Still using the same marketing tactics you were using five years ago? Those won't work with today's shifting dem-ographics and preferences. The U.S. population is older, more multicultural, more time-pressed and more jaded toward overt sales pitches than ever before. And your marketing strategy should be built accordingly.
So what's working? After consulting over a dozen experts in the field, we've uncovered the following hot trends in marketing.
Market on the Move:
According to the Mobile Marketing Association, by 2008, 89 percent of brands will use text and multimedia messaging to reach their audiences, with nearly one-third planning to spend more than 10 percent of their marketing budgets on advertising in the medium. As phones with video capability become more prevalent, expect more rich media marketing options. Plus, now that mobile phone service providers are dipping their toes into the credit card pool--soon your phone or PDA may make plastic obsolete--customers will be relying on these devices more than ever.
"There are some low-cost mobile marketing onramps for small businesses," says Kim Bayne, author of Marketing Without Wires. "Businesses can implement opt-in text messaging services and coupons with their loyal customers. We've already seen local restaurants send the day's specials to nearby lunch patrons. The cost is fairly low, and it can be done from a PC, without involving a pricey service provider."
"Think globally, act locally" is now the mantra for entrepreneurs advertising online. Online ad spending is up as much as 33 percent over last year, says David J. Moore, chairman and CEO of digital marketing firm 24/7 Real Media Inc. in New York City. Earlier this year, Google announced a new local advertising program linked to its map service and AdWords program, allowing businesses to drive some of Google's traffic to their brick-and-mortar locations.
"[Entrepreneurs] should pay attention to any targeting that allows them to increase advertising efficiency by reaching users in their particular geographic area," says Moore. Online ads are also migrating to podcasts and blogs, where advertisers can reach very specific niche audiences. And with increased access to broadband and the falling cost of video production, Moore foresees a rise in online video ads for businesses as well.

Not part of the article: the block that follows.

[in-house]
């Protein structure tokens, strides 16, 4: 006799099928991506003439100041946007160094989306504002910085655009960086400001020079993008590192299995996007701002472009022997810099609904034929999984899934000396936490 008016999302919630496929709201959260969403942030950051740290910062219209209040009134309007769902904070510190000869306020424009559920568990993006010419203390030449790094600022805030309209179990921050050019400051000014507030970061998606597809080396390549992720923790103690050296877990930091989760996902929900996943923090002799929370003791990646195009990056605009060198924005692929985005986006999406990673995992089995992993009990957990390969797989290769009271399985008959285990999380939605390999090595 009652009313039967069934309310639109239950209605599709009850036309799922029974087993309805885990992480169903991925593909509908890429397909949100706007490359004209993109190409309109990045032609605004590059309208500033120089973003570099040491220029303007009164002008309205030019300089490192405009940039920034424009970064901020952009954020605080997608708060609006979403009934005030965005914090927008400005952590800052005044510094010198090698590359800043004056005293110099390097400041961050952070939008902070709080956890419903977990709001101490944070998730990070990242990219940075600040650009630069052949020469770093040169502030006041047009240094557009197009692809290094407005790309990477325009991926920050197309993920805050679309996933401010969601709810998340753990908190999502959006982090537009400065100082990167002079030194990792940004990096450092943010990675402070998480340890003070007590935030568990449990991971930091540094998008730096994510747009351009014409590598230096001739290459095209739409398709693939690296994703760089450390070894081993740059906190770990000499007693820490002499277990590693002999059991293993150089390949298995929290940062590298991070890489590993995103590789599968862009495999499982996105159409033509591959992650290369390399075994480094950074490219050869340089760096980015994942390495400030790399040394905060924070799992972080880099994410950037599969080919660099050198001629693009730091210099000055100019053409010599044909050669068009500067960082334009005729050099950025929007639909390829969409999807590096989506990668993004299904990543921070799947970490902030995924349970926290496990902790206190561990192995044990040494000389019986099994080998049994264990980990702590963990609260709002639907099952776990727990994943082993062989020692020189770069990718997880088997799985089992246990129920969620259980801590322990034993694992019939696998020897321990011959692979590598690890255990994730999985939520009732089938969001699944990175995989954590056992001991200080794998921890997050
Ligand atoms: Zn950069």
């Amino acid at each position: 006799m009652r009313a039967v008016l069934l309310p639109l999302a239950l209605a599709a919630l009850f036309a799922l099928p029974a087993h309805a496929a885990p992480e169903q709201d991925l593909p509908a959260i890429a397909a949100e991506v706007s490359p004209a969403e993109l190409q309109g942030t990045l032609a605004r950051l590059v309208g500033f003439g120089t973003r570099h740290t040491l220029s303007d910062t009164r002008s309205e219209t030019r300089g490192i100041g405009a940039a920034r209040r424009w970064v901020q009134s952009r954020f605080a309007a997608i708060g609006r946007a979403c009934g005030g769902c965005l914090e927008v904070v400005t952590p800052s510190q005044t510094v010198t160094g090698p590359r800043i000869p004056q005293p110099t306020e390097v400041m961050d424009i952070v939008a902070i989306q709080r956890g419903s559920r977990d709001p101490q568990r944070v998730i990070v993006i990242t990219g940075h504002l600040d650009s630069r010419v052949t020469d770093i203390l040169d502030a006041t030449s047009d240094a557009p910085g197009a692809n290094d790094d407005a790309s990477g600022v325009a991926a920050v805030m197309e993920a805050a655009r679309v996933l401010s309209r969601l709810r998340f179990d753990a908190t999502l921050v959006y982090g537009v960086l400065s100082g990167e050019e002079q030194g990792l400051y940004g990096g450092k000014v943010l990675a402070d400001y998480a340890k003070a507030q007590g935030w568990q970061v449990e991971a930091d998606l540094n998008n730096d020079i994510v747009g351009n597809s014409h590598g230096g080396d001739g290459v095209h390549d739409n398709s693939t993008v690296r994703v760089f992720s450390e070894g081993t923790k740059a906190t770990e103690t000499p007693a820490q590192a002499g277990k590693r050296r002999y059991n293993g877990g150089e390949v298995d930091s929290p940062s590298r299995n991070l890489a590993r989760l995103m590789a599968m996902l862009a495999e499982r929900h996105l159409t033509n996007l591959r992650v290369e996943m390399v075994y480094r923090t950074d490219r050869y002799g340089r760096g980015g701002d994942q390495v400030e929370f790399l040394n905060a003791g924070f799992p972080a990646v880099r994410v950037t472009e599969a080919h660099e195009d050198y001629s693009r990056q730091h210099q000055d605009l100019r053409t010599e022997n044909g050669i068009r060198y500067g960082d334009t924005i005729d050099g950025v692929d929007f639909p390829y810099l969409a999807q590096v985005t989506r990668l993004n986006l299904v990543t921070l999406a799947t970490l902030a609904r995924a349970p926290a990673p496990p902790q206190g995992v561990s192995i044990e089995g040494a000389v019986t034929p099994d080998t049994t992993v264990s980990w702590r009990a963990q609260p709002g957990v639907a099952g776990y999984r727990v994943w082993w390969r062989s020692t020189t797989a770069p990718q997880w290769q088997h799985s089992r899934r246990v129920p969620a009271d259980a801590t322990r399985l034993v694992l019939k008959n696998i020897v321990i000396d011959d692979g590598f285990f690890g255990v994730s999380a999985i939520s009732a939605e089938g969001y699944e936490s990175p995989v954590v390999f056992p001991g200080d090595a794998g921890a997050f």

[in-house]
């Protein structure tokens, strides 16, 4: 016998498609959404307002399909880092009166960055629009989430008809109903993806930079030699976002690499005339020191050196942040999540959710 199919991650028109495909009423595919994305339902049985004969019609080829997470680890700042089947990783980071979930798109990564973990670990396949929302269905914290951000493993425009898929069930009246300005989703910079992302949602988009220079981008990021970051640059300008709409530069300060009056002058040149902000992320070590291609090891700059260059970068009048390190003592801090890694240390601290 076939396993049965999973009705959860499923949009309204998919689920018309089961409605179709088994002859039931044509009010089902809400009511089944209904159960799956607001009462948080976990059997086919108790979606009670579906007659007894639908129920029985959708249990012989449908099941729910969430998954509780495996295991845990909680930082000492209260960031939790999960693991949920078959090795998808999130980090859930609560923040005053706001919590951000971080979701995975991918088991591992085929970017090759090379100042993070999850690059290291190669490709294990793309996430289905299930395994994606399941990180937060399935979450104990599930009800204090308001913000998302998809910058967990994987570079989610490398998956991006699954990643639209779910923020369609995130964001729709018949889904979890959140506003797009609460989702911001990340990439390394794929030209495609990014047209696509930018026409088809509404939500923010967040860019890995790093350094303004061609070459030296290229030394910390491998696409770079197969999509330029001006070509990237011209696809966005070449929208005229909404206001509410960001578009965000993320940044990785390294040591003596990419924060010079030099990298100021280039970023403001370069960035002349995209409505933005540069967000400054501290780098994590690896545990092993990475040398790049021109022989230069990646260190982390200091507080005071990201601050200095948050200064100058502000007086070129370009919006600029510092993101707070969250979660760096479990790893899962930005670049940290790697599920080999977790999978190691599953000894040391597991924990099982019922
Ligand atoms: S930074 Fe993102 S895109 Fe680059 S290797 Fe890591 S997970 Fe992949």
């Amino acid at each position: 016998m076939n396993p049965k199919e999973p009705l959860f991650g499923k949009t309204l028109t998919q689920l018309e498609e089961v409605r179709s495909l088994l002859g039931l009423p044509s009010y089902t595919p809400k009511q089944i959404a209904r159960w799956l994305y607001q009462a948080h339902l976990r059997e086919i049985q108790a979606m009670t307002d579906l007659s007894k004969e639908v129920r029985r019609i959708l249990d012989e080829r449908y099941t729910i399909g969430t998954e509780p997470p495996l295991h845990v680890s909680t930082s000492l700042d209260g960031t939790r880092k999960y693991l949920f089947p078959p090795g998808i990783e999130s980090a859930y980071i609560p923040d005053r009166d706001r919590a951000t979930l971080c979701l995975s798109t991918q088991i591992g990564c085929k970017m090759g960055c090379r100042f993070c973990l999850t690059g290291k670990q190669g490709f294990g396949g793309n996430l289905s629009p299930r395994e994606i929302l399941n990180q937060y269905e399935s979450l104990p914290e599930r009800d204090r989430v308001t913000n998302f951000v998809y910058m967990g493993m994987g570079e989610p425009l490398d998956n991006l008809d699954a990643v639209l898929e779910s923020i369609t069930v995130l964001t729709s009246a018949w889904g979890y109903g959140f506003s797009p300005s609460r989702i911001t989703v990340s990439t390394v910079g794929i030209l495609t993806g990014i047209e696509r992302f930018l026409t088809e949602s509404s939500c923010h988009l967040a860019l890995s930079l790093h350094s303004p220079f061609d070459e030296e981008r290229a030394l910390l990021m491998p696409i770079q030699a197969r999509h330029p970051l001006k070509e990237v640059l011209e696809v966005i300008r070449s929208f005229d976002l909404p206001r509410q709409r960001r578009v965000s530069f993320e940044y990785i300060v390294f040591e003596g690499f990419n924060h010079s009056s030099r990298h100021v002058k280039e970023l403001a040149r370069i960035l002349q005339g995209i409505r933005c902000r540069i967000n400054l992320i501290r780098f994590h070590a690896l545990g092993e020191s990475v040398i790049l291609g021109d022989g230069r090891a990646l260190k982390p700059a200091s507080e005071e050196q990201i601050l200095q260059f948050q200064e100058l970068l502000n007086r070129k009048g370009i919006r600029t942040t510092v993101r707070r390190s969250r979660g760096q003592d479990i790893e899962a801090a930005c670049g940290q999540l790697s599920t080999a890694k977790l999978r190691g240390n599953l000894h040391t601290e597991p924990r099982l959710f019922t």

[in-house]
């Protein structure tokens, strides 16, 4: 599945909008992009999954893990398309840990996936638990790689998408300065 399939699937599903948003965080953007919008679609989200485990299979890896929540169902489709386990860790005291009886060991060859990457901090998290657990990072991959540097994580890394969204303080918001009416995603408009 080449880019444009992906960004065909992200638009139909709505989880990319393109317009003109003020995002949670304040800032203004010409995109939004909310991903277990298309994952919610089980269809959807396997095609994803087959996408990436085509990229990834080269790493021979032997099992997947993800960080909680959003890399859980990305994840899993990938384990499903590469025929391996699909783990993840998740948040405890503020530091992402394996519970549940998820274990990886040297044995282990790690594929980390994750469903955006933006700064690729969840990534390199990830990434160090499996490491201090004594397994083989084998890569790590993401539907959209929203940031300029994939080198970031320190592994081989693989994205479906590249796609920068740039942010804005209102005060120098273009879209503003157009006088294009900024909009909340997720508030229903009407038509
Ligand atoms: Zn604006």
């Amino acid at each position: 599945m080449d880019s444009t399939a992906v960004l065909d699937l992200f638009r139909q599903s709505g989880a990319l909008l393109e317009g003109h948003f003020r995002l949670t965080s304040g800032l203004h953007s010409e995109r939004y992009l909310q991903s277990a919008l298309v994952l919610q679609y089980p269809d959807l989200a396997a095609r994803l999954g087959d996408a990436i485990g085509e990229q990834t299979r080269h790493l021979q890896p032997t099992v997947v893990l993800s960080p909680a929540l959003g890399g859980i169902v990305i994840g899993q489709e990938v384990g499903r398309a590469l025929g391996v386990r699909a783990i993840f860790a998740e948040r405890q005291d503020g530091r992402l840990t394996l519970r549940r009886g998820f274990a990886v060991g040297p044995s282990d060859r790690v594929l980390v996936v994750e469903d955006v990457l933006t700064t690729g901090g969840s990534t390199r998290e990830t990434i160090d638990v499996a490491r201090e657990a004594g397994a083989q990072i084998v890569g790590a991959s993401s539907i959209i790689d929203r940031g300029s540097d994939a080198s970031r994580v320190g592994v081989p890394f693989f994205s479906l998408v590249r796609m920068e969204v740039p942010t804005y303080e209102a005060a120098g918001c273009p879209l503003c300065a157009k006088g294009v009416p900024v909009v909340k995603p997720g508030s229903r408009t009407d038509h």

Court the Boom:
A baby boomer turns 50 every 7 seconds--joining a population segment that will grow by 25 percent in the next decade while other segments remain flat.
Matt Thornhill, founder of consulting firm The Boomer Project, which helps businesses reach adults born between 1946 and 1964, says it's time for marketers to recalibrate their thinking about marketing to older adults. Boomers are a dynamic group that's much more open to new experiences and brands than previous generations of older adults have been. Stephanie Lakhani found that to be true at her upscale Breathe Wellness Spasin Boise, Idaho. Catering primarily to boomers, the two spas bring in about $1.2 million per year. She says boomers are an excellent target, with disposable income and a tendency to refer business. "They expect perfect service," says Lakhani, 35, who adds, "They tend to travel and buy in groups, so giving them an incentive to refer a friend in the form of an upgrade or a thank you [gesture] works very well. They are also very responsive to direct mail."
Thornhill adds that marketers should target boomers by what they're doing instead of how old they are. "Boomers are living such cyclical lives. In their 40s or 50s, they could be going back to college, be empty nesters or be married a second time and raising a young family," he explains. "You wouldn't sell the same vacation package to all these people. So pick the lifestyle segment you're targeting, and focus on that."